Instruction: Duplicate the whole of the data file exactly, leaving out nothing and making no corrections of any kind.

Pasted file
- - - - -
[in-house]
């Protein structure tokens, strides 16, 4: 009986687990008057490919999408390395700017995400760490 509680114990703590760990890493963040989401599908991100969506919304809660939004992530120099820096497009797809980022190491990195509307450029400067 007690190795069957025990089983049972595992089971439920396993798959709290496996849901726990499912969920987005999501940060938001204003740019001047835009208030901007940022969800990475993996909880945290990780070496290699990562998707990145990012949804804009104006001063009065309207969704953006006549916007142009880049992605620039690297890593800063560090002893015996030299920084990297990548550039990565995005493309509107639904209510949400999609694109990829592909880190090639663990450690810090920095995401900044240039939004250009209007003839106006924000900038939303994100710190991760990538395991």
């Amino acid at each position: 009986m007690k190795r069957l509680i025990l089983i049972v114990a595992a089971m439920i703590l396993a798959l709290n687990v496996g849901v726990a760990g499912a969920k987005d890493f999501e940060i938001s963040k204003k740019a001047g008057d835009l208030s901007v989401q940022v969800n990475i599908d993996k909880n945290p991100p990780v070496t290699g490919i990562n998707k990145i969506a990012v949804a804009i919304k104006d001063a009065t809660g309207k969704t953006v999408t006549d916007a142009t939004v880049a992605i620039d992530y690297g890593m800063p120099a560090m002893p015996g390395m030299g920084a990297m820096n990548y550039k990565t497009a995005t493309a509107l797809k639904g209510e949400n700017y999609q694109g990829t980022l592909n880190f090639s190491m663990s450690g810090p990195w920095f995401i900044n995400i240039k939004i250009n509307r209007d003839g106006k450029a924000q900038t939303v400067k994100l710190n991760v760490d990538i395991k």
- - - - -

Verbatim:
[in-house]
């Protein structure tokens, strides 16, 4: 009986687990008057490919999408390395700017995400760490 509680114990703590760990890493963040989401599908991100969506919304809660939004992530120099820096497009797809980022190491990195509307450029400067 007690190795069957025990089983049972595992089971439920396993798959709290496996849901726990499912969920987005999501940060938001204003740019001047835009208030901007940022969800990475993996909880945290990780070496290699990562998707990145990012949804804009104006001063009065309207969704953006006549916007142009880049992605620039690297890593800063560090002893015996030299920084990297990548550039990565995005493309509107639904209510949400999609694109990829592909880190090639663990450690810090920095995401900044240039939004250009209007003839106006924000900038939303994100710190991760990538395991």
């Amino acid at each position: 009986m007690k190795r069957l509680i025990l089983i049972v114990a595992a089971m439920i703590l396993a798959l709290n687990v496996g849901v726990a760990g499912a969920k987005d890493f999501e940060i938001s963040k204003k740019a001047g008057d835009l208030s901007v989401q940022v969800n990475i599908d993996k909880n945290p991100p990780v070496t290699g490919i990562n998707k990145i969506a990012v949804a804009i919304k104006d001063a009065t809660g309207k969704t953006v999408t006549d916007a142009t939004v880049a992605i620039d992530y690297g890593m800063p120099a560090m002893p015996g390395m030299g920084a990297m820096n990548y550039k990565t497009a995005t493309a509107l797809k639904g209510e949400n700017y999609q694109g990829t980022l592909n880190f090639s190491m663990s450690g810090p990195w920095f995401i900044n995400i240039k939004i250009n509307r209007d003839g106006k450029a924000q900038t939303v400067k994100l710190n991760v760490d990538i395991k």